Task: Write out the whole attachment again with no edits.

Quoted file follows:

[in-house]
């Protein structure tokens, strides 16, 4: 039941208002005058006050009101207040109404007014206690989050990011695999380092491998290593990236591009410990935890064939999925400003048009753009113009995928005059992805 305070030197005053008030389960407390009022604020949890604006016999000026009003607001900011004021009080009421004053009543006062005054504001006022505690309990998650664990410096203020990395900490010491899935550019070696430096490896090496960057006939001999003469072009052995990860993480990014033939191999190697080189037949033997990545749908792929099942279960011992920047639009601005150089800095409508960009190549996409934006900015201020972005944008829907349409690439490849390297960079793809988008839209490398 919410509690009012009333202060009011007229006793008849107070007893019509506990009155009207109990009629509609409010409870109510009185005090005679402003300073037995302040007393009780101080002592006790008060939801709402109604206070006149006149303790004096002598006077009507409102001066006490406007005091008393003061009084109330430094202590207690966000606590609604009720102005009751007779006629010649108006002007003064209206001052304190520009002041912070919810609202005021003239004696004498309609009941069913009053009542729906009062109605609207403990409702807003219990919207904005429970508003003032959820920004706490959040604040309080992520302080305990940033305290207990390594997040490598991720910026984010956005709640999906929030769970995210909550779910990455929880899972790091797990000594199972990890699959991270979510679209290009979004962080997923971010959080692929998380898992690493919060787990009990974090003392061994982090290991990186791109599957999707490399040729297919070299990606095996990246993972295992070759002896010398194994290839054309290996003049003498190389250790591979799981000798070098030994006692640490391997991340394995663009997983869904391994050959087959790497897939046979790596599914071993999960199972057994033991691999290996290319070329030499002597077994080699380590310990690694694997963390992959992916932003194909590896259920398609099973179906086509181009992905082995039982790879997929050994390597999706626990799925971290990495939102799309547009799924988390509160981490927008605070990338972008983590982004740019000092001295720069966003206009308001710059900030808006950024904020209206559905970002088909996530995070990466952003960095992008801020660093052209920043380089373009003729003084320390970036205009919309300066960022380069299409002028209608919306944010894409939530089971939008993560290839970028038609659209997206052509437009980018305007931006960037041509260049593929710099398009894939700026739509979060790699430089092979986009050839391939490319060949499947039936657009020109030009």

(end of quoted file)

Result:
[in-house]
């Protein structure tokens, strides 16, 4: 039941208002005058006050009101207040109404007014206690989050990011695999380092491998290593990236591009410990935890064939999925400003048009753009113009995928005059992805 305070030197005053008030389960407390009022604020949890604006016999000026009003607001900011004021009080009421004053009543006062005054504001006022505690309990998650664990410096203020990395900490010491899935550019070696430096490896090496960057006939001999003469072009052995990860993480990014033939191999190697080189037949033997990545749908792929099942279960011992920047639009601005150089800095409508960009190549996409934006900015201020972005944008829907349409690439490849390297960079793809988008839209490398 919410509690009012009333202060009011007229006793008849107070007893019509506990009155009207109990009629509609409010409870109510009185005090005679402003300073037995302040007393009780101080002592006790008060939801709402109604206070006149006149303790004096002598006077009507409102001066006490406007005091008393003061009084109330430094202590207690966000606590609604009720102005009751007779006629010649108006002007003064209206001052304190520009002041912070919810609202005021003239004696004498309609009941069913009053009542729906009062109605609207403990409702807003219990919207904005429970508003003032959820920004706490959040604040309080992520302080305990940033305290207990390594997040490598991720910026984010956005709640999906929030769970995210909550779910990455929880899972790091797990000594199972990890699959991270979510679209290009979004962080997923971010959080692929998380898992690493919060787990009990974090003392061994982090290991990186791109599957999707490399040729297919070299990606095996990246993972295992070759002896010398194994290839054309290996003049003498190389250790591979799981000798070098030994006692640490391997991340394995663009997983869904391994050959087959790497897939046979790596599914071993999960199972057994033991691999290996290319070329030499002597077994080699380590310990690694694997963390992959992916932003194909590896259920398609099973179906086509181009992905082995039982790879997929050994390597999706626990799925971290990495939102799309547009799924988390509160981490927008605070990338972008983590982004740019000092001295720069966003206009308001710059900030808006950024904020209206559905970002088909996530995070990466952003960095992008801020660093052209920043380089373009003729003084320390970036205009919309300066960022380069299409002028209608919306944010894409939530089971939008993560290839970028038609659209997206052509437009980018305007931006960037041509260049593929710099398009894939700026739509979060790699430089092979986009050839391939490319060949499947039936657009020109030009």